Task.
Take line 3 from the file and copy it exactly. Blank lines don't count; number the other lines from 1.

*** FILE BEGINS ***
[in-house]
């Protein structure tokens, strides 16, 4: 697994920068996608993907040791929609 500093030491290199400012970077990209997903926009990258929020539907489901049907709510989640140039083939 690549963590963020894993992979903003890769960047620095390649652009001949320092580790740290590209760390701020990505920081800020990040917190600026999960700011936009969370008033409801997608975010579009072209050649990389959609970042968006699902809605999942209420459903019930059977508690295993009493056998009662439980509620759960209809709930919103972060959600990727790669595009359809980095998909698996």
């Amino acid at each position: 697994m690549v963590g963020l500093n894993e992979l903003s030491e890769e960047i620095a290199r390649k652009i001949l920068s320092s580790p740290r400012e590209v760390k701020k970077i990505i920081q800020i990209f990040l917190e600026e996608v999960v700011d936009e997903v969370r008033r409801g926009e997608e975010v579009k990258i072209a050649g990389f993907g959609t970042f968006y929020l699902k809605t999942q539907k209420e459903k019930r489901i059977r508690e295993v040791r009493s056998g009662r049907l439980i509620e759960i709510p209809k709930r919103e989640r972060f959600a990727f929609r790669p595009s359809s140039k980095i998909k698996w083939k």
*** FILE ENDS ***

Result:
């Amino acid at each position: 697994m690549v963590g963020l500093n894993e992979l903003s030491e890769e960047i620095a290199r390649k652009i001949l920068s320092s580790p740290r400012e590209v760390k701020k970077i990505i920081q800020i990209f990040l917190e600026e996608v999960v700011d936009e997903v969370r008033r409801g926009e997608e975010v579009k990258i072209a050649g990389f993907g959609t970042f968006y929020l699902k809605t999942q539907k209420e459903k019930r489901i059977r508690e295993v040791r009493s056998g009662r049907l439980i509620e759960i709510p209809k709930r919103e989640r972060f959600a990727f929609r790669p595009s359809s140039k980095i998909k698996w083939k």